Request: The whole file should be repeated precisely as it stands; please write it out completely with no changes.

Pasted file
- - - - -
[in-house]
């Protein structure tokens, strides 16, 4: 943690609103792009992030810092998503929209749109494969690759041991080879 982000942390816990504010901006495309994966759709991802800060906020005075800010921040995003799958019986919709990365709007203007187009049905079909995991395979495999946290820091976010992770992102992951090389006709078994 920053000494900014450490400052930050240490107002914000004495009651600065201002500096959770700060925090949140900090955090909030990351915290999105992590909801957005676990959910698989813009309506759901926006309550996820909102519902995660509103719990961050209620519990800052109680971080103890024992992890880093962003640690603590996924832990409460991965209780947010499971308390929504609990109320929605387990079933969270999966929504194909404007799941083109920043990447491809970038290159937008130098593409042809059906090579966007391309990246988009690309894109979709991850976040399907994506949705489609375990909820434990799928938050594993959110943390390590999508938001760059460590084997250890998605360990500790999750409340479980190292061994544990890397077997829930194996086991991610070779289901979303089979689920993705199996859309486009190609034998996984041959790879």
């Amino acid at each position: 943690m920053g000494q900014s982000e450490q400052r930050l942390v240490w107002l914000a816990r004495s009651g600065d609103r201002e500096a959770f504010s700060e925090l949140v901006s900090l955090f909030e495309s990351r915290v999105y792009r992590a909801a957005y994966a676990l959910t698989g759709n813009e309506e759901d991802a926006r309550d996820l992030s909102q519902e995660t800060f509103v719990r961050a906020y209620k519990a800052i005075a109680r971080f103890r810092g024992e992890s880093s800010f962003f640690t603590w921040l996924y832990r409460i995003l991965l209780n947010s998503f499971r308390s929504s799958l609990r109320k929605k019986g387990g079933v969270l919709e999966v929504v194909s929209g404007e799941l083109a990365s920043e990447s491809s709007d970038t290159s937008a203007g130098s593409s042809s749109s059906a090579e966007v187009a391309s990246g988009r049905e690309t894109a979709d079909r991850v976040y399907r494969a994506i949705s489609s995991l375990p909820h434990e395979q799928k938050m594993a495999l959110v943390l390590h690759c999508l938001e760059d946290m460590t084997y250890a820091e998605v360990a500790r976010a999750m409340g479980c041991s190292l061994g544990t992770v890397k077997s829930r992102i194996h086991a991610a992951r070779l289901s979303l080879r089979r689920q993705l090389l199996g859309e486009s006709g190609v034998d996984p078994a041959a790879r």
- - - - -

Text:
[in-house]
């Protein structure tokens, strides 16, 4: 943690609103792009992030810092998503929209749109494969690759041991080879 982000942390816990504010901006495309994966759709991802800060906020005075800010921040995003799958019986919709990365709007203007187009049905079909995991395979495999946290820091976010992770992102992951090389006709078994 920053000494900014450490400052930050240490107002914000004495009651600065201002500096959770700060925090949140900090955090909030990351915290999105992590909801957005676990959910698989813009309506759901926006309550996820909102519902995660509103719990961050209620519990800052109680971080103890024992992890880093962003640690603590996924832990409460991965209780947010499971308390929504609990109320929605387990079933969270999966929504194909404007799941083109920043990447491809970038290159937008130098593409042809059906090579966007391309990246988009690309894109979709991850976040399907994506949705489609375990909820434990799928938050594993959110943390390590999508938001760059460590084997250890998605360990500790999750409340479980190292061994544990890397077997829930194996086991991610070779289901979303089979689920993705199996859309486009190609034998996984041959790879």
């Amino acid at each position: 943690m920053g000494q900014s982000e450490q400052r930050l942390v240490w107002l914000a816990r004495s009651g600065d609103r201002e500096a959770f504010s700060e925090l949140v901006s900090l955090f909030e495309s990351r915290v999105y792009r992590a909801a957005y994966a676990l959910t698989g759709n813009e309506e759901d991802a926006r309550d996820l992030s909102q519902e995660t800060f509103v719990r961050a906020y209620k519990a800052i005075a109680r971080f103890r810092g024992e992890s880093s800010f962003f640690t603590w921040l996924y832990r409460i995003l991965l209780n947010s998503f499971r308390s929504s799958l609990r109320k929605k019986g387990g079933v969270l919709e999966v929504v194909s929209g404007e799941l083109a990365s920043e990447s491809s709007d970038t290159s937008a203007g130098s593409s042809s749109s059906a090579e966007v187009a391309s990246g988009r049905e690309t894109a979709d079909r991850v976040y399907r494969a994506i949705s489609s995991l375990p909820h434990e395979q799928k938050m594993a495999l959110v943390l390590h690759c999508l938001e760059d946290m460590t084997y250890a820091e998605v360990a500790r976010a999750m409340g479980c041991s190292l061994g544990t992770v890397k077997s829930r992102i194996h086991a991610a992951r070779l289901s979303l080879r089979r689920q993705l090389l199996g859309e486009s006709g190609v034998d996984p078994a041959a790879r």